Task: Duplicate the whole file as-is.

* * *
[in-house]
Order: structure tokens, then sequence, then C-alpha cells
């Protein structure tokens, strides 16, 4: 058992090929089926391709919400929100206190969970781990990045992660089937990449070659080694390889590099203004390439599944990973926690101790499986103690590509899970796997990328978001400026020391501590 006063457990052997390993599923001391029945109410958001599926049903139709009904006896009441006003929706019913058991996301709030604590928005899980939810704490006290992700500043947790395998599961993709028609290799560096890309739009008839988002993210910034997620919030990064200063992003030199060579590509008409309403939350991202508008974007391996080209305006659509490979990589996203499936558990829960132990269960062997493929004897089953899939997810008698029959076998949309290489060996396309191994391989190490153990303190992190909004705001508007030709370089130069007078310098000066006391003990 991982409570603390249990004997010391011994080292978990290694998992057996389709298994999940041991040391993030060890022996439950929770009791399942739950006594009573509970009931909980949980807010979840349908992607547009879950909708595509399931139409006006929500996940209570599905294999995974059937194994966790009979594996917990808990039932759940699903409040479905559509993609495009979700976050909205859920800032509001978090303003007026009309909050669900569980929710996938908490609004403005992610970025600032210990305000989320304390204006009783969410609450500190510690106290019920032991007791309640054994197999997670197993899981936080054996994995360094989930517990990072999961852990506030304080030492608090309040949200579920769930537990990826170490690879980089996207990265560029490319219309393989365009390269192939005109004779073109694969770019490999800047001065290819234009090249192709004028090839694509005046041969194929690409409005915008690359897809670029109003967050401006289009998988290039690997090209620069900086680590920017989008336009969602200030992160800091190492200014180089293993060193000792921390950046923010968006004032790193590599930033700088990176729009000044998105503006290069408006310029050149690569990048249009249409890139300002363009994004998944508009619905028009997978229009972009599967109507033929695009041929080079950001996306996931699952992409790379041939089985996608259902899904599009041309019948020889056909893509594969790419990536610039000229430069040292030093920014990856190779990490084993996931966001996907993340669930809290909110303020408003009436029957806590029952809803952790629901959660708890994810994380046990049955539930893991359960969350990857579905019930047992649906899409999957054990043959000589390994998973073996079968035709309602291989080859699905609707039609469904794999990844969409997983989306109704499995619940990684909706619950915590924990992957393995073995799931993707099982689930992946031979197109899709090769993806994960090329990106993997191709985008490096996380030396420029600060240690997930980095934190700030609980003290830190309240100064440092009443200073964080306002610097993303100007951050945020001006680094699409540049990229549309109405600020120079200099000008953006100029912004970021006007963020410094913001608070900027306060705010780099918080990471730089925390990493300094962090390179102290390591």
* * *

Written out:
[in-house]
Order: structure tokens, then sequence, then C-alpha cells
């Protein structure tokens, strides 16, 4: 058992090929089926391709919400929100206190969970781990990045992660089937990449070659080694390889590099203004390439599944990973926690101790499986103690590509899970796997990328978001400026020391501590 006063457990052997390993599923001391029945109410958001599926049903139709009904006896009441006003929706019913058991996301709030604590928005899980939810704490006290992700500043947790395998599961993709028609290799560096890309739009008839988002993210910034997620919030990064200063992003030199060579590509008409309403939350991202508008974007391996080209305006659509490979990589996203499936558990829960132990269960062997493929004897089953899939997810008698029959076998949309290489060996396309191994391989190490153990303190992190909004705001508007030709370089130069007078310098000066006391003990 991982409570603390249990004997010391011994080292978990290694998992057996389709298994999940041991040391993030060890022996439950929770009791399942739950006594009573509970009931909980949980807010979840349908992607547009879950909708595509399931139409006006929500996940209570599905294999995974059937194994966790009979594996917990808990039932759940699903409040479905559509993609495009979700976050909205859920800032509001978090303003007026009309909050669900569980929710996938908490609004403005992610970025600032210990305000989320304390204006009783969410609450500190510690106290019920032991007791309640054994197999997670197993899981936080054996994995360094989930517990990072999961852990506030304080030492608090309040949200579920769930537990990826170490690879980089996207990265560029490319219309393989365009390269192939005109004779073109694969770019490999800047001065290819234009090249192709004028090839694509005046041969194929690409409005915008690359897809670029109003967050401006289009998988290039690997090209620069900086680590920017989008336009969602200030992160800091190492200014180089293993060193000792921390950046923010968006004032790193590599930033700088990176729009000044998105503006290069408006310029050149690569990048249009249409890139300002363009994004998944508009619905028009997978229009972009599967109507033929695009041929080079950001996306996931699952992409790379041939089985996608259902899904599009041309019948020889056909893509594969790419990536610039000229430069040292030093920014990856190779990490084993996931966001996907993340669930809290909110303020408003009436029957806590029952809803952790629901959660708890994810994380046990049955539930893991359960969350990857579905019930047992649906899409999957054990043959000589390994998973073996079968035709309602291989080859699905609707039609469904794999990844969409997983989306109704499995619940990684909706619950915590924990992957393995073995799931993707099982689930992946031979197109899709090769993806994960090329990106993997191709985008490096996380030396420029600060240690997930980095934190700030609980003290830190309240100064440092009443200073964080306002610097993303100007951050945020001006680094699409540049990229549309109405600020120079200099000008953006100029912004970021006007963020410094913001608070900027306060705010780099918080990471730089925390990493300094962090390179102290390591």